Main text

Methodology

Animal group

The study was approved by the Faculty of Health Sciences Animal Ethics Committee, University of Cape Town (under the reference number 016/001) and conducted at the Hatter Institute. All protocols were carried out in compliance with the Care and Use of Laboratory Animals Guide published by the United States National Institutes of Health in 2011. Male Long Evans rats obtained from the Research Animal Facility, University of Cape Town (RAF-UCT) weighing 150–175 g were housed in the Faculty of Health Sciences Animal Unit at the University of Cape Town, in a 12-h dark/light cycle with room temperatures between 20 and 23 °C and humidity maintained at 40%. A maximum of 4 rats were housed per cage. The drinking water of the rats was supplemented with one part of 5.5% reduced-alcohol red wine diluted to seven parts of water, mimicking an amount equivalent to approximately 1–2 glasses of wine per day in humans, as previously described [4, 10]. The groups were pre-treated with wine or water for 7 days before receiving a single injection of physiological saline (0.9%, 0.1 mL) or MCT (80 mg/kg subcutaneous, 0.1 mL), see Additional file 1: Figure S1.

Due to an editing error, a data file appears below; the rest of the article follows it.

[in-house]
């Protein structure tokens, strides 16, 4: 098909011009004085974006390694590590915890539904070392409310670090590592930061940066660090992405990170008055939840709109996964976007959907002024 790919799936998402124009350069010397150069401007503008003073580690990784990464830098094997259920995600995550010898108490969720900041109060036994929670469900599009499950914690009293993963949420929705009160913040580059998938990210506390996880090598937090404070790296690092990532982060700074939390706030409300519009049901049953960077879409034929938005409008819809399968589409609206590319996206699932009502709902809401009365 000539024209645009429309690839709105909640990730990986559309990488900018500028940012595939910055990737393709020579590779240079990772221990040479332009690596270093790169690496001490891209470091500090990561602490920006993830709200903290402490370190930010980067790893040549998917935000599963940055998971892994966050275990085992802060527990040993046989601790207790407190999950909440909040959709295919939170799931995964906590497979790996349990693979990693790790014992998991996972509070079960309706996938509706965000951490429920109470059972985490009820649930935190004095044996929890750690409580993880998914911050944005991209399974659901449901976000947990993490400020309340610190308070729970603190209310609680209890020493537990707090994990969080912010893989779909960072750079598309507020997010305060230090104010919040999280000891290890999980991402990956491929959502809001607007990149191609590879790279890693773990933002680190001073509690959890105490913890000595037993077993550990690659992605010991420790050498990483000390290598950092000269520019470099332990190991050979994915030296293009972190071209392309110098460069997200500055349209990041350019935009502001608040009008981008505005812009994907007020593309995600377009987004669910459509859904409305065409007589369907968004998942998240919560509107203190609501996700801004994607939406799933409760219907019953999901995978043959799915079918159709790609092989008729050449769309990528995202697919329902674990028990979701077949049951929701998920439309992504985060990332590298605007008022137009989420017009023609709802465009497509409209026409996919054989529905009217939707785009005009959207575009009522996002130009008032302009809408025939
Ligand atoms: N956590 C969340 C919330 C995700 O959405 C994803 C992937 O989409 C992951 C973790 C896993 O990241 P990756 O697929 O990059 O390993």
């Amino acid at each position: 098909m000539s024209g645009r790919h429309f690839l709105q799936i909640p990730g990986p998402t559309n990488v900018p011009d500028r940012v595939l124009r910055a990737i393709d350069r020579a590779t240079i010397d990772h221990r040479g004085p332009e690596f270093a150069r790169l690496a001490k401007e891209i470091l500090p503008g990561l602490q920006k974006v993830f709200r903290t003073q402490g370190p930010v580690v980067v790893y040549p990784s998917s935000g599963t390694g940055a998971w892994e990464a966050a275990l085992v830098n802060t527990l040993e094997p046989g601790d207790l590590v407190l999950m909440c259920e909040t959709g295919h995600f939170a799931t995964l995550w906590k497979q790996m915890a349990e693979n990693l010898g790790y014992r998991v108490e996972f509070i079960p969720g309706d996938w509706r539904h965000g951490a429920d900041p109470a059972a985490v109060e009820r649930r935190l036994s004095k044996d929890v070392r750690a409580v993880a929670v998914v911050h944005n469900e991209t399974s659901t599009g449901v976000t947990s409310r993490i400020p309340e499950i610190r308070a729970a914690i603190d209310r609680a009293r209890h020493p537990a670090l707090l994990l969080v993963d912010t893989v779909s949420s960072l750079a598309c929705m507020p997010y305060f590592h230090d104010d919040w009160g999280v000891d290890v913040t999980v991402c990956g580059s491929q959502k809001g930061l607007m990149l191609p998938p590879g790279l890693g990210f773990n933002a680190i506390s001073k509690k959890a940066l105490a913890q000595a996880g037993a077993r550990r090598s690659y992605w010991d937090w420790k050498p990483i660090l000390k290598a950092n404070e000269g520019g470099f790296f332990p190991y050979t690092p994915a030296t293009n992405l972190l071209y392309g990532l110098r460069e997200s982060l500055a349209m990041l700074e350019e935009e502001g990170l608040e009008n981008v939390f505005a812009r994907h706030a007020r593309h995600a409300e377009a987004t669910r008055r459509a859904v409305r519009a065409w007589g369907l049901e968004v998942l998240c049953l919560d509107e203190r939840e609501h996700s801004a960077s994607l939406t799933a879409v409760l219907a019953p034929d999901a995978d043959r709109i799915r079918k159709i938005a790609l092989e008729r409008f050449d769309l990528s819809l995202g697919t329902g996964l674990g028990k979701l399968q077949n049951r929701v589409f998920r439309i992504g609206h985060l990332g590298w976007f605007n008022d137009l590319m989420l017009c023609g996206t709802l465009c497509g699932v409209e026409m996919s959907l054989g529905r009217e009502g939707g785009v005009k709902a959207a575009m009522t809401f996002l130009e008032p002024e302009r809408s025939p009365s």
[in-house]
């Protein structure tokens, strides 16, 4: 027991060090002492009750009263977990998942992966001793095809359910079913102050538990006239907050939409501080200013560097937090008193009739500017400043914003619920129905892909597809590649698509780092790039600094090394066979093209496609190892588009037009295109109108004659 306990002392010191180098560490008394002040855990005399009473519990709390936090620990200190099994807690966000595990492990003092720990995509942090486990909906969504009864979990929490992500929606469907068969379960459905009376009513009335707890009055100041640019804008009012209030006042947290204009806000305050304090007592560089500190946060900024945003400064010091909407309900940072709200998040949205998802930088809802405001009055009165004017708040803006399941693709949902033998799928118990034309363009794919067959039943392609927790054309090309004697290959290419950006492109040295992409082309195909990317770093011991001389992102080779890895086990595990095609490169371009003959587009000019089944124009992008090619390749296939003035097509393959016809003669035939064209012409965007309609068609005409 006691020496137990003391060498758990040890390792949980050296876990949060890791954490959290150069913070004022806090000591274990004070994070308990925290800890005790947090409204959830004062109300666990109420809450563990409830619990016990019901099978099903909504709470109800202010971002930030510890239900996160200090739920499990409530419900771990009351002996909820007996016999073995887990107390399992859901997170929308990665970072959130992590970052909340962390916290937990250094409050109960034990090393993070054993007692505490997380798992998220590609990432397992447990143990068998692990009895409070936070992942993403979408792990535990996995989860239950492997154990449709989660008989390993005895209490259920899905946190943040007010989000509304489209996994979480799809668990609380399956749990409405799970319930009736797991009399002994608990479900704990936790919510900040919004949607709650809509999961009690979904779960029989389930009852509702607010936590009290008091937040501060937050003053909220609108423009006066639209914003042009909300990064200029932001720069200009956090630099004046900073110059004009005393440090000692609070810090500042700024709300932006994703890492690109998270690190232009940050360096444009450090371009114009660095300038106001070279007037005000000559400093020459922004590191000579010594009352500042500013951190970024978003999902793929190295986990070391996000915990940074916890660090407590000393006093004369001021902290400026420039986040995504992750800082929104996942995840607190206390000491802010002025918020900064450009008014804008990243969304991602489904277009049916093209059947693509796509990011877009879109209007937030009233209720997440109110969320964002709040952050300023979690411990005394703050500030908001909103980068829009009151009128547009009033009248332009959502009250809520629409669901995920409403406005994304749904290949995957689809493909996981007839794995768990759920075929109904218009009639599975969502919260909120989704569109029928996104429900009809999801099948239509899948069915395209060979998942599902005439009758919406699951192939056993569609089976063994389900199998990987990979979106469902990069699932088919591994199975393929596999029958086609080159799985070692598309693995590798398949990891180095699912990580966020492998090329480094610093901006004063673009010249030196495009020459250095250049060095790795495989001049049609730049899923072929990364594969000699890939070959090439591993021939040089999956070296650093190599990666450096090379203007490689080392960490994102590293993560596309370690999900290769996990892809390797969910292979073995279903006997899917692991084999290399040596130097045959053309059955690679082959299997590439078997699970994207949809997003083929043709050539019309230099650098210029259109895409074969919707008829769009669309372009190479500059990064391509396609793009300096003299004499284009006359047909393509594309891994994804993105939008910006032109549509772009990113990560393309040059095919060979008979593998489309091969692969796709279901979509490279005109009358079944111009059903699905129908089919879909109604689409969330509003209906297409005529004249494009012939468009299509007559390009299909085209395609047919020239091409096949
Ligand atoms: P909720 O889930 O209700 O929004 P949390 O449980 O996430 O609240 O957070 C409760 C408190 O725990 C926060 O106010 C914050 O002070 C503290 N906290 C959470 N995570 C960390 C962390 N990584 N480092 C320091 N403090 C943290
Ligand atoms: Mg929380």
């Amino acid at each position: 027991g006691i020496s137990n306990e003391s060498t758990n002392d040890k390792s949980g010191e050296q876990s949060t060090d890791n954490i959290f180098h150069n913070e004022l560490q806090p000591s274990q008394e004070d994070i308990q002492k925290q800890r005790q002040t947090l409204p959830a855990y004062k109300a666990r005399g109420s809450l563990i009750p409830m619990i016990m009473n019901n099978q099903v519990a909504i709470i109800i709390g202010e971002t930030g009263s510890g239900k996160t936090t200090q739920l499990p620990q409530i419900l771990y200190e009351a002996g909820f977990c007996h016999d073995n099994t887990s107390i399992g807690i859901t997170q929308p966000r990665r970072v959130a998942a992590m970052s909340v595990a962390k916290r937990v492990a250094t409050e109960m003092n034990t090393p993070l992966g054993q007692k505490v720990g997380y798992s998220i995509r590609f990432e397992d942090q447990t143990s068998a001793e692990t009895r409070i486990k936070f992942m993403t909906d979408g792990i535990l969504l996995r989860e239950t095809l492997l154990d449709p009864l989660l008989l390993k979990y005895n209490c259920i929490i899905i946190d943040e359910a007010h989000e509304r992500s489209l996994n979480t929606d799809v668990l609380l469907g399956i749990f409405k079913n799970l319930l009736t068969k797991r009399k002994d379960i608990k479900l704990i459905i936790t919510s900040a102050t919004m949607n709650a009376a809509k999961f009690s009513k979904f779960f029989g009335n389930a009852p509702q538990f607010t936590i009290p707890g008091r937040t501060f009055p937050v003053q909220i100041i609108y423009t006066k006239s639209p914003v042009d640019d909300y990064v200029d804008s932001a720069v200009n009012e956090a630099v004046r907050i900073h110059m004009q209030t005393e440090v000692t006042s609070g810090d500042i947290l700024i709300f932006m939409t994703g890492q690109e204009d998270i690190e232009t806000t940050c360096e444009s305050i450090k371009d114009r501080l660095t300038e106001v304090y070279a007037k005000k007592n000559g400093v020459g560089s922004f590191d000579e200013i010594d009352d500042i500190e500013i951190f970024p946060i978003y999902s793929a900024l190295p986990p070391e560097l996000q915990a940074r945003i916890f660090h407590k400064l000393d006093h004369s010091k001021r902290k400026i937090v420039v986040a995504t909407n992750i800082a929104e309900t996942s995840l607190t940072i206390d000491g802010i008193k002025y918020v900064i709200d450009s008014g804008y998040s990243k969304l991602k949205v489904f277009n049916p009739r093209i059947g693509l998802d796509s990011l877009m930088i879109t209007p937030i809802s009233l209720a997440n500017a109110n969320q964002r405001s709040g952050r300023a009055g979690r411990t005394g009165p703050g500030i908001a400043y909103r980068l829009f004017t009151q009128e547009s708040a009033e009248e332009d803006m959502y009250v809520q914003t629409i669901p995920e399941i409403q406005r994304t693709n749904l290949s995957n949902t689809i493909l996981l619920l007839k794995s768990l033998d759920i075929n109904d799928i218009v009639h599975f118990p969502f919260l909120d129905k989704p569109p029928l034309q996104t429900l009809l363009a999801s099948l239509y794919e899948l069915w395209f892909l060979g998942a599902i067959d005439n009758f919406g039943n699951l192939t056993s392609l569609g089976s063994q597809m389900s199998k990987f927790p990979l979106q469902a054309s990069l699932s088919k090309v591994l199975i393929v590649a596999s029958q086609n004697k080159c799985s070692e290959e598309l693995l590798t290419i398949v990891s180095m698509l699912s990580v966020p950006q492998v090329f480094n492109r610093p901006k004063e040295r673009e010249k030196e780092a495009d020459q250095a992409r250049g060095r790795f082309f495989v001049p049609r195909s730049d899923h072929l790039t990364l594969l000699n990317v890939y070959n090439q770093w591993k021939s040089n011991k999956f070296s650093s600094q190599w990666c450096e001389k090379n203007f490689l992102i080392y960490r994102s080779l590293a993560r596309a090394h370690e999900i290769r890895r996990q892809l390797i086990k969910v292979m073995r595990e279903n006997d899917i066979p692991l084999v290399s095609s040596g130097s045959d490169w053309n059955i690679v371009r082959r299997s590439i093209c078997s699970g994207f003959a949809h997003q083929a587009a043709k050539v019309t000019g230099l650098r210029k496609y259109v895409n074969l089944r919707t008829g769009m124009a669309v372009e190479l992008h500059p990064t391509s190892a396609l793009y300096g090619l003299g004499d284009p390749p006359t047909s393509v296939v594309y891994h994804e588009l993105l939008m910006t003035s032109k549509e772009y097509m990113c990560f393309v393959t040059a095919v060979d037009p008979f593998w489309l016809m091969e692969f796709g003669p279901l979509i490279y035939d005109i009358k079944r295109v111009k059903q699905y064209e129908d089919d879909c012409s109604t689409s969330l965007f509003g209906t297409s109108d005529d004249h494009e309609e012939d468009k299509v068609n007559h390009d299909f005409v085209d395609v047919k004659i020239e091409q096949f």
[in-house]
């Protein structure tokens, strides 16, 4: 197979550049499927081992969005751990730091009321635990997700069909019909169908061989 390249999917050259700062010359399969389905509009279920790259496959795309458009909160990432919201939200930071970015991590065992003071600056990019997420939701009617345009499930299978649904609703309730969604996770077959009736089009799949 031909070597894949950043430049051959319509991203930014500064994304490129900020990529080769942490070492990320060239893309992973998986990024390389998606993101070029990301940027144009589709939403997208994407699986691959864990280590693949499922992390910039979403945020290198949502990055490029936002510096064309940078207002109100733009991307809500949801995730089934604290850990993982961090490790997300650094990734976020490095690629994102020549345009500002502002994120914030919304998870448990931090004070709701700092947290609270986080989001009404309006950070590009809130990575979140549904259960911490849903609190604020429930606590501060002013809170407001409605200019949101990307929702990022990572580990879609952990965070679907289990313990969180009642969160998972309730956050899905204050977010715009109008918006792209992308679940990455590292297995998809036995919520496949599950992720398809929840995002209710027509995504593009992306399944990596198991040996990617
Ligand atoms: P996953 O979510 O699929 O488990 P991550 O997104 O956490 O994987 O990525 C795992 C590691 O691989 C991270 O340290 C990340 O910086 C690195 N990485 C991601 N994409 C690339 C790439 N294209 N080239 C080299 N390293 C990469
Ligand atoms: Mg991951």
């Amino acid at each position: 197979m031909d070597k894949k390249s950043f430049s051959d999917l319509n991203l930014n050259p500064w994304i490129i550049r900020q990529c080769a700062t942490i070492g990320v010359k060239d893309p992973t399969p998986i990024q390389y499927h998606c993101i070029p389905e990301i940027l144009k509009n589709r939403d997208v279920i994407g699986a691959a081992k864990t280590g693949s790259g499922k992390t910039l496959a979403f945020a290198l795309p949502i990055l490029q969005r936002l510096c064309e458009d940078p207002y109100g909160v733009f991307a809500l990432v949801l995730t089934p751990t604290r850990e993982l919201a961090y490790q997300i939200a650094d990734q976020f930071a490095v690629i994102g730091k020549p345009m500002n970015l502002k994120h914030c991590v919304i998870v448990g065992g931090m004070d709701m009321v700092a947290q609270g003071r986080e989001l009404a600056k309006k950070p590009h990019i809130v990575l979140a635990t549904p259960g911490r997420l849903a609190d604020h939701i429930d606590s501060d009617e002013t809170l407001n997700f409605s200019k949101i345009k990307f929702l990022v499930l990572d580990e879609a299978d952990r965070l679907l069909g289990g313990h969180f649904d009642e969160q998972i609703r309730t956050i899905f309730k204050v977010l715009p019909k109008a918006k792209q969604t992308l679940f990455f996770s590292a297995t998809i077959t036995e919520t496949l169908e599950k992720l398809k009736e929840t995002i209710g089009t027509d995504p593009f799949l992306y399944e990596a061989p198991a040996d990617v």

The following randomised groups of rats were used: control rats (C) (n = 5) received only water; MCT rats (n = 7) received water and an injection of MCT; RARW rats (n = 5) received reduced-alcohol wine; MCT + RARW rats (n = 7) received RARW and an injection of MCT. The total duration of the study was 35 days, which included the 7 days of pre-treatment with RARW or water, and 28 days following the MCT injection. Echocardiography was performed on all the rats on day -7 and again on day 28, see Additional file 1: Figure S1.

Blood sample collection and euthanasia

At 28 days, deep unconsciousness was induced using 40 mg/kg of Sodium Pentobarbital (intraperitoneally) mixed with phosphate buffered saline (PBS) after anesthetising with isoflurane. Blood samples of approximately 6 mL each were drawn by cardiac puncture, after thoracotomy using a 25G needle into a serum gel separator tube and an EDTA anticoagulant tube as previously described [8]. Sample tubes were gently mixed and centrifuged for 15 min at 2500×g. Serum and plasma were stored in aliquots at − 80 °C until analysed. Once the blood was collected, the heart was excised from the chest cavity for the biometric measurements.

Biometric measurements

Hearts and livers were removed, rinsed with PBS, lightly dried with a paper tissue and weighed. The RV was separated from the LV plus septum, and their masses were recorded. The length of the right tibia of every rat was also recorded. The ratios of the mass of the RV to the LV plus septum, to tibia length and to the whole heart were calculated and used for different indices of RV hypertrophy [8]. Relative changes of liver mass were determined by dividing the mass of the liver by the body mass [11].

Echocardiography